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Join us from 6:30-8:00pm,  Georgetown Public Library, Classroom • NPAT Executive Director, Pat Merkord, will preside over the NPAT…

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2nd Annual Savage Cabbage BashSaturday from 9:00 a.m. to NoonCome out to support our wildflowers!Join students in this “invasive species public awareness event”. Location: Trinity…

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Saturday and Sunday—NPAT’s “Open Preserve” Location: Rolling Plains on NPAT’s Maddin…

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Prairie Facts

The Great North East Texas Prairie Tour - Saturday, June 4th

Sponsored by Blackland Native Prairies Association of Texas (Dallas)

 

Date: June 4th, Saturday - 2016-04-29
Transportation: Charter Bus
Cost: $65 per member, $75 per non-member, lunch and dinner included

Departure Location: White Rock Lake Bath House, 521 E Lawther Dr, Dallas, TX 75218


Itinerary:
Depart: White Rock Lake Bath House Parking Lot – 7:00 AM
Clymer Meadow - The Nature Conservancy (Celeste) 8:15 AM – Depart 9:45 AM
Tridens Prairie & Historical Marker 10:45 AM –Depart 11:15 AM
Gambill Goose Refuge & City Park (Paris) – 11:30 AM – Lunch – 1:00 PM (Lunch)
Mary Talbot Prairie (New Boston): 2:30 PM Arrive – 4:00 PM Depart
Daphne Prairie (Mt. Vernon) 5:00 PM – 8:00 PM (Dinner)

Come visit the most extraordinary and rare Prairies in Texas. These Blackland Long Spike Tridens and Silveus Dropseed Prairies are at their most beautiful in early June – don’t miss this opportunity to travel via charter bus led by plant, bird and butterfly experts. The day will end with dinner on the prairie.

We will depart from the Bath House Cultural Center at White Rock Lake in Dallas, Texas. Parking is available at the Cultural Center.

 

Make Your Reservations Now! CLICK HERE TO RSVP ONLINE!

Fulshear Plant Rescue to Willow Waterhole Prairie Restoration - May 13th, 8:30 AM

What:   
The development and road expansion of FM1093 in Fulshear, TxDOT will destroy some diverse prairie plant communities identified in the area.  The site has been surveyed with over 100 plant species identified on an area less than a quarter of a football field!  The intent is to dig plants from the Fulshear site, transport them to the Willow Waterhole Prairie and replant them the same day.  Volunteers are invited to assist in the digging of plants and/or the replanting for the restoration project and you own garden sites.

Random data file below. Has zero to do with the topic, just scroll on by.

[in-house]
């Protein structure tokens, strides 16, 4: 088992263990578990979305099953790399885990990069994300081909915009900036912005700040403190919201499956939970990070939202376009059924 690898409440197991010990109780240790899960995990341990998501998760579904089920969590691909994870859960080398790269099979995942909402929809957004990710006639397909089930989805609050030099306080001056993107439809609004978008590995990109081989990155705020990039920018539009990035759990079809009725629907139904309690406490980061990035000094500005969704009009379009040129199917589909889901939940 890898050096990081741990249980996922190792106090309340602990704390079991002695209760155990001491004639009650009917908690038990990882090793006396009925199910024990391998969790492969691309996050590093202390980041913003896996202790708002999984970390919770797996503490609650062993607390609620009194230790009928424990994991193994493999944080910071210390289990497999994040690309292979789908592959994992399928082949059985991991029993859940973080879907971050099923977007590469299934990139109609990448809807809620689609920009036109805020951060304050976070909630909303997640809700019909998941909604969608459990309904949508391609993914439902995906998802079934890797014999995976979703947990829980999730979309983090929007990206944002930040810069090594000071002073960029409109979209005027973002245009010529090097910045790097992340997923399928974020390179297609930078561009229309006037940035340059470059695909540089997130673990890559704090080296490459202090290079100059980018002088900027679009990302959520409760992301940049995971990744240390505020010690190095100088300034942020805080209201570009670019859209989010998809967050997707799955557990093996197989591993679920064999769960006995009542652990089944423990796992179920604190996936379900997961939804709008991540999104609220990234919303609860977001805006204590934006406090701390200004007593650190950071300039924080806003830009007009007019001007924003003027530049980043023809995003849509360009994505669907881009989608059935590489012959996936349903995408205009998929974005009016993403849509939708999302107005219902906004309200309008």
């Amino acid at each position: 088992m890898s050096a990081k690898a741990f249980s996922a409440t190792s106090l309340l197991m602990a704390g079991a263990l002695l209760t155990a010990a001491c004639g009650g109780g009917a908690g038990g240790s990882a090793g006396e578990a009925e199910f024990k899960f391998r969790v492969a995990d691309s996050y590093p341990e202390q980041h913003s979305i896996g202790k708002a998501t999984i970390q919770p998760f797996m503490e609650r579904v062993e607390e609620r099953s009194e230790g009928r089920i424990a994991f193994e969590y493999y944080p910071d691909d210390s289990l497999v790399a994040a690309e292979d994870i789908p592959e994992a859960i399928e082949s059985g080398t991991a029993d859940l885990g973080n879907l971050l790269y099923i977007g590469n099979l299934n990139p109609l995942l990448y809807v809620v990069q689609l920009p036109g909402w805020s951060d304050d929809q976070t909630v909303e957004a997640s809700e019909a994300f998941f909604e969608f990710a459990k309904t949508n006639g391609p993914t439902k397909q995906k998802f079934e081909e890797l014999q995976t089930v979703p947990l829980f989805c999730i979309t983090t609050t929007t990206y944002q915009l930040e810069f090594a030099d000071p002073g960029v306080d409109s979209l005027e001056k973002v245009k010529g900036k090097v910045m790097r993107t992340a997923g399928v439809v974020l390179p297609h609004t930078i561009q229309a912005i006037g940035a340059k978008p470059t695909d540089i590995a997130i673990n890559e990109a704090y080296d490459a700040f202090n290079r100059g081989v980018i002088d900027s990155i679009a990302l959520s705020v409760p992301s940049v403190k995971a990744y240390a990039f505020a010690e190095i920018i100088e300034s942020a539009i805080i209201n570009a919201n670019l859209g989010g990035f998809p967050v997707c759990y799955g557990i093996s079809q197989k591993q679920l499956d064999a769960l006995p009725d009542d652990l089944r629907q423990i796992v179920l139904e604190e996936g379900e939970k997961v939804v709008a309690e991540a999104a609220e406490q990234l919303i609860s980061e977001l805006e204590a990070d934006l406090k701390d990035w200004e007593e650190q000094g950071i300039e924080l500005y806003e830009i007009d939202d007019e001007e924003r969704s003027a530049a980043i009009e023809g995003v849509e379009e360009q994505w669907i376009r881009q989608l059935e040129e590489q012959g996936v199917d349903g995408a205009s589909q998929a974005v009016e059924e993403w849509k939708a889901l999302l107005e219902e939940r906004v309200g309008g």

Who: 

Stephen Benigno (Harris Country Flood Control) will be leading the plant rescue / restoration project, and will be on hand to assist with plant identification.
       
Local resident and TXMN Cheryl Sedivec not only identified a number of small prairie sites that will be lost due to FM1093 road expansion, but has secured digging permission to enable the rescue.  GCMN Julie d’Ablaing organized this rescue and has made several visits to the site to dig native plants.  This will be the final opportunity.
Where: 

CLICK HERE FOR A MAP TO THE COLLECTION SITE (initial meeting point)


CLICK HERE FOR A MAP TO THE PLANTING SITE (exact location to be updated)

When:   

Meet at 8:30am Friday 13th May in Fulshear, on the gravel road in front of the Dollar General, next to FM1093 to dig/collect.  This will be the first collecting site, and then we will move slightly east (within a mile) along the road to continue collecting.
What to bring:

Please where appropriate clothing for the weather conditions – long pants, hat, stout footwear, gloves, etc.
Bring sun screen and bug spray.
Water to drink and a snack.

Email .(JavaScript must be enabled to view this email address) or call 832-806-4539 for details.

Useful Plants of Ancient Texans - May 21st, 9:00 AM

When: May 21st, 2016; 9:00 AM
Where: Randolph Recreation Center, 653 E. Pearl St., La Grange, TX 78945

The Gideon Lincecum Chapter announces its Chapter meeting and Advanced Training Program on Saturday, May 21, 2016 at the Randolph Recreation Center, 653 E. Pearl St. in La Grange.  The Chapter Meeting starts at 9:00, and the Program begins at 10:30.  This Program is free and open to the public.  The guest speaker is Dr. Leslie Bush, working with Texas State University, and she will present ”Useful Plants of Ancient Texans”. 

The Texas plants we enjoy today have been used for food, medicine, and crafts for millennia by the Native people of Texas. Written accounts by Spanish missionaries and European explorers, Native oral traditions, and archaeological investigations provide windows into the many fascinating uses of our Texas native plants.  I’ll outline how archaeologists recover and identify plants from sites, discuss one of the most visible archaeological signatures of ancient plant use, the earth oven, and talk about the ancient origins of agriculture in Texas.

Dr. Bush will begin her talk with a 45 minute Power Point, and then we will adjourn to Monument Hill to find modern day examples of plants used by ancient Texans.  Bring a sack lunch and join us.  Call Karen Woods (281.682.2810) and/or Cindy Hobbs (979.338.9374) for more information

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